Spatio-temporal analysis of central Texas savannas : integrating field data with remotely-derived data sources to inform ecosystem function and management

dc.contributor.advisorCrews, Kelley A.
dc.contributor.committeeMemberYoung, Kenneth R
dc.contributor.committeeMemberMiller, Jennifer A
dc.creatorLeVine, Daniel Stephen
dc.creator.orcid0000-0001-5161-473X
dc.date.accessioned2016-12-28T16:19:39Z
dc.date.available2016-12-28T16:19:39Z
dc.date.issued2016-08
dc.date.submittedAugust 2016
dc.date.updated2016-12-28T16:19:40Z
dc.description.abstractAlteration of savanna systems is driven by a wide range of natural and anthropogenic disturbance regimes. This research investigates seasonal trends in vegetation cover and productivity within central Texas environments. Through a combined methodological approach that utilizes vegetation transect fieldwork and satellite imagery analysis, this project provides insight into the influence of management strategies on savanna vegetation. Both a protected area and privately owned land were assessed in order to determine differences between the management strategies employed. Multiple spatial and temporal analysis approaches were employed to better understand vegetation patterning and function within central Texas’ savanna environments. Regression analysis of woody vegetation structural canopy data resulted in significant relationships existing between the presence of graminoid ground cover and the use of prescribed burn management. Time-series analysis of vegetation productivity using a remotely-sensed vegetation index provided insight into the influence of variable precipitation trends and drought conditions on this system. A comparison of functional group diversity and species diversity also investigated the ability of such metrics to predict productivity in these systems, ultimately leading to the suggestion of a combined approach. Lastly, remotely-sensed vegetation indices were included with species distribution modeling of central Texas’ golden-cheeked warblers, allowing for an investigation into strategies to better identify suitable habitats. These findings will inform land management strategies for land owners, land managers, and park managers for a variety of goals including support of grazing capacity, reduction of encroachment, reduction of invasive species, and habitat provision for key species.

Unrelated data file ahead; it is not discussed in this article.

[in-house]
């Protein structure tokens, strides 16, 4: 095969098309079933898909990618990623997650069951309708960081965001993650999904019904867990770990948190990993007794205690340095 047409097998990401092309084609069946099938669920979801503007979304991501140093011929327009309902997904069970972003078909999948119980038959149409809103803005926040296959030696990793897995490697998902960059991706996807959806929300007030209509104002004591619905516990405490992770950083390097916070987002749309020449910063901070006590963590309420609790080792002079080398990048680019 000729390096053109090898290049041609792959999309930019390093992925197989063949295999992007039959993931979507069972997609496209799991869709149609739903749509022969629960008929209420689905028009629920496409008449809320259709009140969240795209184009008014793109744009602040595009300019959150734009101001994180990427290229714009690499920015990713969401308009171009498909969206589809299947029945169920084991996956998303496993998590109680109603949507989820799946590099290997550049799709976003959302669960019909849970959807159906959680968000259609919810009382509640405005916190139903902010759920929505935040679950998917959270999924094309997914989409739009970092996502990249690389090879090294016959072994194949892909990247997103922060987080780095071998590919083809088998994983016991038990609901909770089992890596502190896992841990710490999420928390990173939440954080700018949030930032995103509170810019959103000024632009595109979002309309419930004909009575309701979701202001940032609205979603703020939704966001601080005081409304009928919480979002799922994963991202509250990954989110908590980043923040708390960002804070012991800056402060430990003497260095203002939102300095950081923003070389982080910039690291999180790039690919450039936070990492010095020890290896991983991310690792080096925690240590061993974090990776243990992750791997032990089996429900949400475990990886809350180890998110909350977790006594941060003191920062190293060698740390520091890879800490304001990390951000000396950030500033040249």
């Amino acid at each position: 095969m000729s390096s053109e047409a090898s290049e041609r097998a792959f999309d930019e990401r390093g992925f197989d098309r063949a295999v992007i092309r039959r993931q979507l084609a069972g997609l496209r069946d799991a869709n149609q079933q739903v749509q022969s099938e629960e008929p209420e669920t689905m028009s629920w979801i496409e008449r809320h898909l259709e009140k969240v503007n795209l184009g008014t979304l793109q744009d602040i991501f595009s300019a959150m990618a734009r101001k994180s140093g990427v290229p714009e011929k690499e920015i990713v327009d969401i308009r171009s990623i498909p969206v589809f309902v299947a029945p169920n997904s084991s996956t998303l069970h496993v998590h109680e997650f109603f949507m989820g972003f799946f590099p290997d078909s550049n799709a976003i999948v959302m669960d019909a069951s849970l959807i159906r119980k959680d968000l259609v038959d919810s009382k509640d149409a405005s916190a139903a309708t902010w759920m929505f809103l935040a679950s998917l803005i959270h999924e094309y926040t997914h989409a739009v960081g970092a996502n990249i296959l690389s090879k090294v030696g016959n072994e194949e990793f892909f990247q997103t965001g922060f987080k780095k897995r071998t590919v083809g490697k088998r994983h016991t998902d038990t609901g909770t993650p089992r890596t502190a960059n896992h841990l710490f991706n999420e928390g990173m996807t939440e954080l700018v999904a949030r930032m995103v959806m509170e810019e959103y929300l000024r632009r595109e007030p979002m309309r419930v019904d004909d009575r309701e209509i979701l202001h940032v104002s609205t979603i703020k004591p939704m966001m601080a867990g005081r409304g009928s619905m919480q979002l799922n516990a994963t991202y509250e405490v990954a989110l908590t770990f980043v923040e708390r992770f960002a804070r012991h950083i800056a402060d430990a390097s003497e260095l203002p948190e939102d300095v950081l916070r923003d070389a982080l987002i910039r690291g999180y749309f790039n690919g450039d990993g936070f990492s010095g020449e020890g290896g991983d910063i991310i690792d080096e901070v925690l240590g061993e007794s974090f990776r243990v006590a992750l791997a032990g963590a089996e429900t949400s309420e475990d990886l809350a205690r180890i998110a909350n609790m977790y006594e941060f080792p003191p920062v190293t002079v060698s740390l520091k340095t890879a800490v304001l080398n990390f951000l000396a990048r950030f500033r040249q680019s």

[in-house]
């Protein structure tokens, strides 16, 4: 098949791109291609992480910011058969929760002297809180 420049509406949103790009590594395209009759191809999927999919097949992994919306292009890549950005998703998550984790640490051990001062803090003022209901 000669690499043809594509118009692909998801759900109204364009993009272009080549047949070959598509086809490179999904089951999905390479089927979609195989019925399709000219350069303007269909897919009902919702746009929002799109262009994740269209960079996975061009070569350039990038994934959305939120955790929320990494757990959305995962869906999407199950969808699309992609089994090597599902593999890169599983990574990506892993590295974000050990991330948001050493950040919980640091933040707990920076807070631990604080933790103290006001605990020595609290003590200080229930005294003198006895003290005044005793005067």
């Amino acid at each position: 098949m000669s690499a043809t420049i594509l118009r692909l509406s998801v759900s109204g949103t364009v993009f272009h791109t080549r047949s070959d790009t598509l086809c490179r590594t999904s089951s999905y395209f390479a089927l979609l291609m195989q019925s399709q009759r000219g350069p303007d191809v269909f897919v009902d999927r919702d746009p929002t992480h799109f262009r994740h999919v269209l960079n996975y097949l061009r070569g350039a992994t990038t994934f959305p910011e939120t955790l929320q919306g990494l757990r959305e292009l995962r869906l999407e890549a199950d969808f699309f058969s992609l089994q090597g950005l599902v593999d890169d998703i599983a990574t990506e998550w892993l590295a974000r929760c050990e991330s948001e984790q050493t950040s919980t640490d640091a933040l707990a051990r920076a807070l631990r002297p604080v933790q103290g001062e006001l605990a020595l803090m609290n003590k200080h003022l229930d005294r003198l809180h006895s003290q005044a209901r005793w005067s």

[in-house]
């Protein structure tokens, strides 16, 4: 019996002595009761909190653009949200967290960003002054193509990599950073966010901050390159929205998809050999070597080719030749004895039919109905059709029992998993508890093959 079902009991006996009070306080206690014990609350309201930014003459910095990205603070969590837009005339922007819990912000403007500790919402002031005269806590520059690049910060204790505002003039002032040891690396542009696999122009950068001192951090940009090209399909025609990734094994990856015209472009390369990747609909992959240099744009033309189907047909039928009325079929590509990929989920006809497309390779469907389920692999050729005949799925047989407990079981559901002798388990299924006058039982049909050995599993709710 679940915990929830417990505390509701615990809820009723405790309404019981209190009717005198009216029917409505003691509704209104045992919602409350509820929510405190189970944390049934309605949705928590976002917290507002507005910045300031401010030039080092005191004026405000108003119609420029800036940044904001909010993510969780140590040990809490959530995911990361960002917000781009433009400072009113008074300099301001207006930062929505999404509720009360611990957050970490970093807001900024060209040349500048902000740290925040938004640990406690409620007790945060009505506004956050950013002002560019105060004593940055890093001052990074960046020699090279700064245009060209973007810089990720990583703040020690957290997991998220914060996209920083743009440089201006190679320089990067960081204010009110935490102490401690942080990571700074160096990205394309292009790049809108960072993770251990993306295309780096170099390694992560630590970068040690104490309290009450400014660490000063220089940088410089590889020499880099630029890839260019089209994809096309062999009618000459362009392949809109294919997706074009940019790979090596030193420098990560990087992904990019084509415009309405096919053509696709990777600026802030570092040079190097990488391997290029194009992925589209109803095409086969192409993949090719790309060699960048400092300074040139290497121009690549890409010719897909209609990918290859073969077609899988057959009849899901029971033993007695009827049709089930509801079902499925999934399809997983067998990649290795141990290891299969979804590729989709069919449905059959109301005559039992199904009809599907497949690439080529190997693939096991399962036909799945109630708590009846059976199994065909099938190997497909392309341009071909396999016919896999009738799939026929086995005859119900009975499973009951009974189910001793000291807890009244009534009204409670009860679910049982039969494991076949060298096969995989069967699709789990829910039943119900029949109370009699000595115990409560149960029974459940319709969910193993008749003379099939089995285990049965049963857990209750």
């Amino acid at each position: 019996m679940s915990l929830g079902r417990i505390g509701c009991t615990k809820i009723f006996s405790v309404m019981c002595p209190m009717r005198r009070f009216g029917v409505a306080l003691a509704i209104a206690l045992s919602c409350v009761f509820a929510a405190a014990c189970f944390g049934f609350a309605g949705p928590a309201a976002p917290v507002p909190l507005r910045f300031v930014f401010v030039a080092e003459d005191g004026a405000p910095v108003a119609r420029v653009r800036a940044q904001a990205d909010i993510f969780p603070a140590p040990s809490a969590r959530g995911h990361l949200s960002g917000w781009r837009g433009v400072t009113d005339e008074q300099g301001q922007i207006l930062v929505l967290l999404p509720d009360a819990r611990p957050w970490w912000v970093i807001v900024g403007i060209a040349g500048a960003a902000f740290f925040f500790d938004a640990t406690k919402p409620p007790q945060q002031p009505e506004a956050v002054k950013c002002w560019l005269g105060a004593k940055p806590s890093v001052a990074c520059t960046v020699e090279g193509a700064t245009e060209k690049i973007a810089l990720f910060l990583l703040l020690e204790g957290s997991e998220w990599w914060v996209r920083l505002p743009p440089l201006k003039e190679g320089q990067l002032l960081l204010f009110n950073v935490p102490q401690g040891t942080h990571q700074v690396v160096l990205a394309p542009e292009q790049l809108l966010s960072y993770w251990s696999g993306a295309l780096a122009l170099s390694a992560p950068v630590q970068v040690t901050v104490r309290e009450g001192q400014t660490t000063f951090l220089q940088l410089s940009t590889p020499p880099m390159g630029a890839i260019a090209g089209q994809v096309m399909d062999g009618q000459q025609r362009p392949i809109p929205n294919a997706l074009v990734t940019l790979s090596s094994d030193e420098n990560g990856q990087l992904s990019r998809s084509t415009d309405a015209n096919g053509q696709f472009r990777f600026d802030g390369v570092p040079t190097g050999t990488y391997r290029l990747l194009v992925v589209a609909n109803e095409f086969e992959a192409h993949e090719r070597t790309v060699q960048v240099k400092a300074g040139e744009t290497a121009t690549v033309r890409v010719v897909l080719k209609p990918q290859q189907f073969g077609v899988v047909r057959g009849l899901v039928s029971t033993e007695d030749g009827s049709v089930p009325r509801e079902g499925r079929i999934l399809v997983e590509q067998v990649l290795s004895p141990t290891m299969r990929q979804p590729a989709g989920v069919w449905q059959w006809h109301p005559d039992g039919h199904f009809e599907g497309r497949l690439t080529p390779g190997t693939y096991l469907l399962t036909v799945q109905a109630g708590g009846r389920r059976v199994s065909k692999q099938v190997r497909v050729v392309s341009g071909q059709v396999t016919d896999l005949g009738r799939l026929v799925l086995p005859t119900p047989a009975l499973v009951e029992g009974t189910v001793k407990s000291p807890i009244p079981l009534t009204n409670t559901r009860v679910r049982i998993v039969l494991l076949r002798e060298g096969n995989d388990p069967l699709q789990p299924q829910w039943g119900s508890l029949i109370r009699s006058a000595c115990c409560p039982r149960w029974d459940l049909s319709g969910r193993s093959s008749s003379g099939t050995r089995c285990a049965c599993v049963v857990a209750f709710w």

dc.description.departmentGeography and the Environment
dc.format.mimetypeapplication/pdf
dc.identifierdoi:10.15781/T2F18SJ1N
dc.identifier.urihttp://hdl.handle.net/2152/44033
dc.language.isoen
dc.subjectSavanna ecology
dc.subjectCentral Texas
dc.titleSpatio-temporal analysis of central Texas savannas : integrating field data with remotely-derived data sources to inform ecosystem function and management
dc.typeThesis
dc.type.materialtext
thesis.degree.departmentGeography and the Environment
thesis.degree.disciplineGeography
thesis.degree.grantorThe University of Texas at Austin
thesis.degree.levelMasters
thesis.degree.nameMaster of Arts
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